# Explicit description of a subgroup of the braid group $\mathsf{B}_2(C_2)$

This is related to my previous MathOverflow question Fundamental group of $\mathrm{Sym}^2(C_g)$ minus the diagonal.

Let $C_2$ be a smooth curve of genus $2$ and $X:=\mathrm{Sym}^2(C_2)$ its second symmetric product. If $\delta \subset X$ is the diagonal, then the topological fundamental group $\pi_1(X-\delta)$ is isomorphic to the braid group $\mathsf{B}_2(C_2)$ on two strands on $C_2$.

Such a group is generated by five elements $a_1, \, a_2, \, b_1, \, b_2, \, \sigma$ subject to the following set of relations:

\begin{equation*} \begin{split} (R2) \quad & \sigma^{-1} a_1 \sigma^{-1} a_1= a_1 \sigma^{-1} a_1 \sigma^{-1} \\ & \sigma^{-1} a_2 \sigma^{-1} a_2= a_2 \sigma^{-1} a_2 \sigma^{-1} \\ & \sigma^{-1} b_1 \sigma^{-1} b_1 = b_1 \sigma^{-1} b_1 \sigma^{-1} \\ & \sigma^{-1} b_2 \sigma^{-1} b_2 = b_2 \sigma^{-1} b_2 \sigma^{-1}\\ & \\ (R3) \quad & \sigma^{-1} a_1 \sigma a_2 = a_2 \sigma^{-1} a_1 \sigma \\ & \sigma^{-1} b_1 \sigma b_2 = b_2 \sigma^{-1} b_1 \sigma \\ & \sigma^{-1} a_1 \sigma b_2 = b_2 \sigma^{-1} a_1 \sigma \\ & \sigma^{-1} b_1 \sigma a_2 = a_2 \sigma^{-1} b_1 \sigma \\ & \\ (R4) \quad & \sigma^{-1} a_1 \sigma^{-1} b_1 = b_1 \sigma^{-1} a_1 \sigma \\ & \sigma^{-1} a_2 \sigma^{-1} b_2 = b_2 \sigma^{-1} a_2 \sigma \\ & \\ (TR) \quad & [a_1, \, b_1^{-1}] [a_2, \, b_2^{-1}]= \sigma^2. \end{split} \end{equation*} The geometric interpretation for the above generators of $\mathsf {B}_2(C_2)$ is the following. The $a_i$ and the $b_i$ are the braids coming from the representation of the topological surface associated with $C_2$ as a polygon of $8$ sides with the standard identification of the edges, whereas $\sigma$ is the classical braid generator on the disk. In terms of the isomorphism with $\pi_1(X-\delta)$, the element $\sigma$ corresponds to the homotopy class in $\textrm{Sym}^2(C_2)-\delta$ of a topological loop that "winds once around $\delta$". For more details see P. Bellingeri's paper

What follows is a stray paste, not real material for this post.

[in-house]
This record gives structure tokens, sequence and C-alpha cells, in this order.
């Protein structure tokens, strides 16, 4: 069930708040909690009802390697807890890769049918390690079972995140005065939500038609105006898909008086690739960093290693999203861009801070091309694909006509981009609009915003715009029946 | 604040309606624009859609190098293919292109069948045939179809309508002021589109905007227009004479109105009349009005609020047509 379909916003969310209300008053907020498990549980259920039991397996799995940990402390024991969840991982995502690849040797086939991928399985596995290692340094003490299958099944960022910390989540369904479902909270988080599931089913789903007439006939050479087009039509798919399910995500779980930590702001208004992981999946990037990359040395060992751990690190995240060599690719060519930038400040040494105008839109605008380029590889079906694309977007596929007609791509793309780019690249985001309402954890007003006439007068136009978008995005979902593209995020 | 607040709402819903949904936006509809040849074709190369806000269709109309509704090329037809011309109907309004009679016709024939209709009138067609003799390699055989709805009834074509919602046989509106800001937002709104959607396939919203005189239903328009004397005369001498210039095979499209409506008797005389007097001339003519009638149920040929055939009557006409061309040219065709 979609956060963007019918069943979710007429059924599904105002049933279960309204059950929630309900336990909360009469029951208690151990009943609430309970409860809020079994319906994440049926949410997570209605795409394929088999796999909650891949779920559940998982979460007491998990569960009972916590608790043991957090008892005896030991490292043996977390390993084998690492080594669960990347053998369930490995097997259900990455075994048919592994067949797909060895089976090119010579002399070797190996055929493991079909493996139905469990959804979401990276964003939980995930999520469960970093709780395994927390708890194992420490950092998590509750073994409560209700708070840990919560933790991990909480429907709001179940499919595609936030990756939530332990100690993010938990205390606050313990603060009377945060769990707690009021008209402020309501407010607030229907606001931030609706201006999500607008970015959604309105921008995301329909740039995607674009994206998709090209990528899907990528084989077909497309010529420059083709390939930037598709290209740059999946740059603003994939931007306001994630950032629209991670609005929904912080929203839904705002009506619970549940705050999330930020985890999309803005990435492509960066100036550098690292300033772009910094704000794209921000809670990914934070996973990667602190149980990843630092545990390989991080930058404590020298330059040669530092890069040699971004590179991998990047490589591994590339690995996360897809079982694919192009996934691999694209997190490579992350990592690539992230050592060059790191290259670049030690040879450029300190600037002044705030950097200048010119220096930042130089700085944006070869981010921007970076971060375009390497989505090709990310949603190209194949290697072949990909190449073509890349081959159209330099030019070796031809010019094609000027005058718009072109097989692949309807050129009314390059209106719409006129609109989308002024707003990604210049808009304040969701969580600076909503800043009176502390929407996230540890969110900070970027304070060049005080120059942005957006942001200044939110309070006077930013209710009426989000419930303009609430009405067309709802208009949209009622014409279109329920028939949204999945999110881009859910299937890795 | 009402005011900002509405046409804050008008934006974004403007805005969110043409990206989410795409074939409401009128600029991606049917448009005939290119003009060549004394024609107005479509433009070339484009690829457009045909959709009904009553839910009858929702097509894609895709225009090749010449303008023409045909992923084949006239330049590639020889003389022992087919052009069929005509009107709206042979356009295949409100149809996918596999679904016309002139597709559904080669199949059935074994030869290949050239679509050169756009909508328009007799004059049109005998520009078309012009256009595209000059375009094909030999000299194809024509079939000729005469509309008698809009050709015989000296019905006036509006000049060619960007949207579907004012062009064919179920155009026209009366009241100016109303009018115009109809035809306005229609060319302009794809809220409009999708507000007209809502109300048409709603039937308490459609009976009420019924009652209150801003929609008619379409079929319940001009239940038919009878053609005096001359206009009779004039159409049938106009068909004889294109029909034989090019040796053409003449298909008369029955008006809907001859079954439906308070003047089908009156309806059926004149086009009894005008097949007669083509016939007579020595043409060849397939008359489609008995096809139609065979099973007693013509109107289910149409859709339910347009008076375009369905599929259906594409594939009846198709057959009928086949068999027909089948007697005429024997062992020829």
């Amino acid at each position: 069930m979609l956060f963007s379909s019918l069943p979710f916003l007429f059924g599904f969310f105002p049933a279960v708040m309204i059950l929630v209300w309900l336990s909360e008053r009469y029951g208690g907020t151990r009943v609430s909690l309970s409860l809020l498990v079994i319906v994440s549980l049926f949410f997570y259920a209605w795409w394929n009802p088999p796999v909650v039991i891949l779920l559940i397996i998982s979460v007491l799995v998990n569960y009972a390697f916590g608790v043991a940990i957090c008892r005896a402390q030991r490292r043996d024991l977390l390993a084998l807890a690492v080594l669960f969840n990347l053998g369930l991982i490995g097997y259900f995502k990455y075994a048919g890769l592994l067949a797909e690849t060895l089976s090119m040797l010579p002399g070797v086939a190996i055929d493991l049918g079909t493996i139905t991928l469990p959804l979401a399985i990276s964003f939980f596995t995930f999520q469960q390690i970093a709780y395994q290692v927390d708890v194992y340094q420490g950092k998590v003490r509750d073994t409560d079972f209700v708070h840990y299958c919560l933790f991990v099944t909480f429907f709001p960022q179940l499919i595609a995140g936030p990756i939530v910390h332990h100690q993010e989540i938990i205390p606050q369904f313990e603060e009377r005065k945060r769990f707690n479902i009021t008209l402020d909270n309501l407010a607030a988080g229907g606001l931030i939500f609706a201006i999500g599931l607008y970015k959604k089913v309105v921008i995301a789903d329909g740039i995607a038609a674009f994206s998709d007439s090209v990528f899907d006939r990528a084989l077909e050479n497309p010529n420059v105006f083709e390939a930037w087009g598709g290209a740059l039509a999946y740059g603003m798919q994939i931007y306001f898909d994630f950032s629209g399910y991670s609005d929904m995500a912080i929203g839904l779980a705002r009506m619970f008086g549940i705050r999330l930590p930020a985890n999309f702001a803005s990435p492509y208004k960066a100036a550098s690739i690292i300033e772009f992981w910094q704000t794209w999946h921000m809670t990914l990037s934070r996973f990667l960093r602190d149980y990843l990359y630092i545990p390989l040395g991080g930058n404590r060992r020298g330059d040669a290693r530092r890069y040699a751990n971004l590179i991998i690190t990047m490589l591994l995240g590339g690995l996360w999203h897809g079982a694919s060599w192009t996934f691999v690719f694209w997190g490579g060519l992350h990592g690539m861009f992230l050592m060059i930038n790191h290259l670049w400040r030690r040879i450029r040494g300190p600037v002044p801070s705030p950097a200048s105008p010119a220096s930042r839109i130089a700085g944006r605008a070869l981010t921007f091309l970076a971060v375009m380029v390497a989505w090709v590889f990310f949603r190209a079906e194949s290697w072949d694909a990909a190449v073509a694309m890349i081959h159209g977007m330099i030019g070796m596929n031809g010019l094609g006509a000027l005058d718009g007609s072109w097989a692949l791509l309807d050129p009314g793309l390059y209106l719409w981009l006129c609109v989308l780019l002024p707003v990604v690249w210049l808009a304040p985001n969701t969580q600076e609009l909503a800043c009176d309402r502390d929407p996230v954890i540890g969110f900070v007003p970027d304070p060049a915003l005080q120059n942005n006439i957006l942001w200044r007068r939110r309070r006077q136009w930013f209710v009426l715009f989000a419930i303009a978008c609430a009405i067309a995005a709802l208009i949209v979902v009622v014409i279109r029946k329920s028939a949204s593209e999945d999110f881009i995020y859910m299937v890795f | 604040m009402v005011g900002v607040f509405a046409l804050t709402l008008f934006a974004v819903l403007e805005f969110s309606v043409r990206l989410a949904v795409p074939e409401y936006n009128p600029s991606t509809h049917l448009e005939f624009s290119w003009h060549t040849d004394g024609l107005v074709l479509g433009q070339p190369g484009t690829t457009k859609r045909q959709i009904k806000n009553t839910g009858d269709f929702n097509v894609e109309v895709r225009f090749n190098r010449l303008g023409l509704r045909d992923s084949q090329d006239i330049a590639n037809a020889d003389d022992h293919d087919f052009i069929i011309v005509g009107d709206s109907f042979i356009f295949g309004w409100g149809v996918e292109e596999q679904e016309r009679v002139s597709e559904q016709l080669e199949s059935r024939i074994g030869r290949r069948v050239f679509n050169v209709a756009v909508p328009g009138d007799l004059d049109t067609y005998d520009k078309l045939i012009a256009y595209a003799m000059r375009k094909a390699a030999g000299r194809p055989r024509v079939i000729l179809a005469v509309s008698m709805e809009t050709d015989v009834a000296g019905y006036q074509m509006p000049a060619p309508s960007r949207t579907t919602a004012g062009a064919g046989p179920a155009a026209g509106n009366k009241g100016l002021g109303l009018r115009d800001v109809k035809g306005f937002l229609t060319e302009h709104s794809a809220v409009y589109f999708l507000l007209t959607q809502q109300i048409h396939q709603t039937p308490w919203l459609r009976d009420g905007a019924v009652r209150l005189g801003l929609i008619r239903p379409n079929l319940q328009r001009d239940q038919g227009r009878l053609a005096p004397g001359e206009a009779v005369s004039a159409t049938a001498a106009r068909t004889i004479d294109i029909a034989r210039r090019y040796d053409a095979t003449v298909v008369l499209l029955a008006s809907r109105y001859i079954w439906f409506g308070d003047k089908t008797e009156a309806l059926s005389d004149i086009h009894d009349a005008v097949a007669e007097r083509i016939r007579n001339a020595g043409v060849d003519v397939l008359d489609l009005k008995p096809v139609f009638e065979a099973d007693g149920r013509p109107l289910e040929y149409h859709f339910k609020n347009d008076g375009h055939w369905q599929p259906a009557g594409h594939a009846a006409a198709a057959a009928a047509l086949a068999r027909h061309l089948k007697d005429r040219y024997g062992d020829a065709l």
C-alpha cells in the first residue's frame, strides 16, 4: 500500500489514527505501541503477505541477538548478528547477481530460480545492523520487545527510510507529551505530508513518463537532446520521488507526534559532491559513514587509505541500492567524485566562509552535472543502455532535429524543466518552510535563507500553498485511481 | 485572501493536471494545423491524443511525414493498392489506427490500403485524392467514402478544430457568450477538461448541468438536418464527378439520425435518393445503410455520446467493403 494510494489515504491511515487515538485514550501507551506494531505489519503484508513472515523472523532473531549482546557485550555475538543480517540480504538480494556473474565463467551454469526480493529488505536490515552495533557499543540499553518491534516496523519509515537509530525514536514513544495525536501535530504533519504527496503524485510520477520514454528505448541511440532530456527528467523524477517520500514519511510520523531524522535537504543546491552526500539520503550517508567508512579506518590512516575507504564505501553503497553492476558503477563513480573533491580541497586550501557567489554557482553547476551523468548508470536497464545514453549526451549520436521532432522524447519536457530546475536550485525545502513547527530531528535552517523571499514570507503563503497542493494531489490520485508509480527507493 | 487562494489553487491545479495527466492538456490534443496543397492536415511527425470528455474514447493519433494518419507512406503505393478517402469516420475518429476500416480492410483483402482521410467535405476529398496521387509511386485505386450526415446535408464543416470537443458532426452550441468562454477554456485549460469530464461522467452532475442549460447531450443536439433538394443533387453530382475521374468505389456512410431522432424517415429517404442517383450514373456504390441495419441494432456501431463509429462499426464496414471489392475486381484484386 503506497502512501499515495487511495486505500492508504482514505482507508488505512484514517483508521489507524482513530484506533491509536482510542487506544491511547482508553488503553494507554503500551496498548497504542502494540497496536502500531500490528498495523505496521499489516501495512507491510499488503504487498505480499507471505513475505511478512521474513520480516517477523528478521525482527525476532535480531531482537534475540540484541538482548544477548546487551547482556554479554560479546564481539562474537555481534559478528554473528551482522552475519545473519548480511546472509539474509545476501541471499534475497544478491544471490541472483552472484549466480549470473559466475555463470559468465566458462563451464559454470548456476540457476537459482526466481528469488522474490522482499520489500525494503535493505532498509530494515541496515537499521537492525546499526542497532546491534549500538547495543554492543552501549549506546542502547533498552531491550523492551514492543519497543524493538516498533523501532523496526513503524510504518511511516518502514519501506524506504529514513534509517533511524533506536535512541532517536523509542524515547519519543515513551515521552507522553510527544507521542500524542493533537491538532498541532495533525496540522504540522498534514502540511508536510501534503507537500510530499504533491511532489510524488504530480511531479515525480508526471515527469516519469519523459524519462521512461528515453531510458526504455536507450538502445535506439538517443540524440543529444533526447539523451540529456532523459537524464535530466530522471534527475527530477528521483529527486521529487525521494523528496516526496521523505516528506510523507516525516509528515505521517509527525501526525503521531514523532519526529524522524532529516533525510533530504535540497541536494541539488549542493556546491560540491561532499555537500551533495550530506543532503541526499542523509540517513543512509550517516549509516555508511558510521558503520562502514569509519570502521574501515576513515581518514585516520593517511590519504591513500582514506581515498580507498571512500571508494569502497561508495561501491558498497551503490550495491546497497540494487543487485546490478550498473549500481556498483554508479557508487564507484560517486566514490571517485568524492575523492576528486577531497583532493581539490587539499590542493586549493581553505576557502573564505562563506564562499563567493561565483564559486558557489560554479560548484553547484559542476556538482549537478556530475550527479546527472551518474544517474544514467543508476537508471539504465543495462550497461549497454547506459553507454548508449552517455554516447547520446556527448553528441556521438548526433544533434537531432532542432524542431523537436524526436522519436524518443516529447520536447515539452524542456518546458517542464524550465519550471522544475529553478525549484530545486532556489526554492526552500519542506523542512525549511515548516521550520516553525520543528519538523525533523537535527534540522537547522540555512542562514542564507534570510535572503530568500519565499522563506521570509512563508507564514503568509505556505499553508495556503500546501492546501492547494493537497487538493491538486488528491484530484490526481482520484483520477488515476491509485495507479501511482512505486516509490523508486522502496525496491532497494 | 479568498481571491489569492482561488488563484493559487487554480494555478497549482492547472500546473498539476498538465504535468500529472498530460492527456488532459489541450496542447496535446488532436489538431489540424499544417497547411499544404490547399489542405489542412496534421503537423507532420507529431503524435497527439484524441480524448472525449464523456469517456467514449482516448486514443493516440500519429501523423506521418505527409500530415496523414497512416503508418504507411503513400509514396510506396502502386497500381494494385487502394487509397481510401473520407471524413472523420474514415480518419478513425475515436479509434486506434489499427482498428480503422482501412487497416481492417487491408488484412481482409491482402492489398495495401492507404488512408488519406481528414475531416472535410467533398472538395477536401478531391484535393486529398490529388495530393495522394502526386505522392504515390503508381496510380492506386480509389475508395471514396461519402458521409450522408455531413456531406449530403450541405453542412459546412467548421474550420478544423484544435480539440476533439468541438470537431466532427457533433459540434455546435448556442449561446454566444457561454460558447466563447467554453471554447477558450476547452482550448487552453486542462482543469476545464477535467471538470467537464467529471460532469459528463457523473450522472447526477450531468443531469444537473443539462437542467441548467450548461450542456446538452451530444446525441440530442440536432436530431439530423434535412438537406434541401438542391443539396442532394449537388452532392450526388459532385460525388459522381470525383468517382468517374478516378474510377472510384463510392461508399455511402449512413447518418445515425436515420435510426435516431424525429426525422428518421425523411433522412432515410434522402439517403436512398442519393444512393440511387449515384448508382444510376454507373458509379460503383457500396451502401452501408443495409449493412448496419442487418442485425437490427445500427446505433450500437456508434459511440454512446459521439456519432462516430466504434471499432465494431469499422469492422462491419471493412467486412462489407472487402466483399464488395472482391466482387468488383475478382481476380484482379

On presentations of surface braid groups, Journal of Algebra 274 (2004), 543-563.

Now, the surface $X$ contains a $(-1)$-curve $E$, namely the smooth rational curve given by the graph of the hyperelliptic involution on $C_2$. This curve intersect $\delta$ at six points $p_1, \ldots, p_6$ corresponding to the six Weierstrass points of $C_2$.

Thus, if $i \colon E-\{p_1, \ldots, p_6\} \to X - \delta$ is the inclusion, we have an induced map of fundamental groups $$i_* \colon \, \pi_1( E-\{p_1, \ldots, p_6\}) \to \pi_1(X-\delta) \simeq \mathsf{B}_2(C_2).$$

Question. What is the image of $i_*$ in terms of the above presentation for $\mathsf{B}_2(C_2)$?

• Your surface of genus two comes from the octagon with the boundary labelling $a_1 b_1 A_1 B_1 a_2 b_2 A_2 B_2$? (Here capital letters stand for inverses.) I think that the boundary labelling $a b c d A B C D$ will work better for this problem. Using this labelling, the hyperelliptic acts on the octagon by 180 degree rotation. This makes it "clear" that $\sigma$ is in the image of $i_*$. – Sam Nead Mar 28 '17 at 8:20
• I think that something like $[a, \sigma]$ (and thus also $[b, \sigma]$, $[c, \sigma]$, $[d, \sigma]$) is in the image. – Sam Nead Mar 28 '17 at 9:24